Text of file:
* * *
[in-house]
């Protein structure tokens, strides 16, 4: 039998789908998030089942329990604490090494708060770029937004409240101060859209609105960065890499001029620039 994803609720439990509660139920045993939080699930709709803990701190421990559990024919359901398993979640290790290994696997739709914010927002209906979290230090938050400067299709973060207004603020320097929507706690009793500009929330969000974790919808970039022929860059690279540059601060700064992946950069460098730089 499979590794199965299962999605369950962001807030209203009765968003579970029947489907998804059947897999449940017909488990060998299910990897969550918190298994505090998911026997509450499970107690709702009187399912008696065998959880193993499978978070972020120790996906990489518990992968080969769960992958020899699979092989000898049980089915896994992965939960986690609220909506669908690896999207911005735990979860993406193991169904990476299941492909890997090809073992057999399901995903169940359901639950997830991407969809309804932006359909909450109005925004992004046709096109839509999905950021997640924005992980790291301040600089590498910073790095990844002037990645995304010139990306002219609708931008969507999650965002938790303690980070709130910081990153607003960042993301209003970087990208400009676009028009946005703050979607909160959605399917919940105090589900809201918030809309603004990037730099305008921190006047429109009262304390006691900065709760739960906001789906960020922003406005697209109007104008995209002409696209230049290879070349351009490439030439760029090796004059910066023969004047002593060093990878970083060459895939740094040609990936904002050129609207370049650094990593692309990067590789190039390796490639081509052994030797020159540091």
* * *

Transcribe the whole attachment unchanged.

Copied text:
[in-house]
């Protein structure tokens, strides 16, 4: 039998789908998030089942329990604490090494708060770029937004409240101060859209609105960065890499001029620039 994803609720439990509660139920045993939080699930709709803990701190421990559990024919359901398993979640290790290994696997739709914010927002209906979290230090938050400067299709973060207004603020320097929507706690009793500009929330969000974790919808970039022929860059690279540059601060700064992946950069460098730089 499979590794199965299962999605369950962001807030209203009765968003579970029947489907998804059947897999449940017909488990060998299910990897969550918190298994505090998911026997509450499970107690709702009187399912008696065998959880193993499978978070972020120790996906990489518990992968080969769960992958020899699979092989000898049980089915896994992965939960986690609220909506669908690896999207911005735990979860993406193991169904990476299941492909890997090809073992057999399901995903169940359901639950997830991407969809309804932006359909909450109005925004992004046709096109839509999905950021997640924005992980790291301040600089590498910073790095990844002037990645995304010139990306002219609708931008969507999650965002938790303690980070709130910081990153607003960042993301209003970087990208400009676009028009946005703050979607909160959605399917919940105090589900809201918030809309603004990037730099305008921190006047429109009262304390006691900065709760739960906001789906960020922003406005697209109007104008995209002409696209230049290879070349351009490439030439760029090796004059910066023969004047002593060093990878970083060459895939740094040609990936904002050129609207370049650094990593692309990067590789190039390796490639081509052994030797020159540091």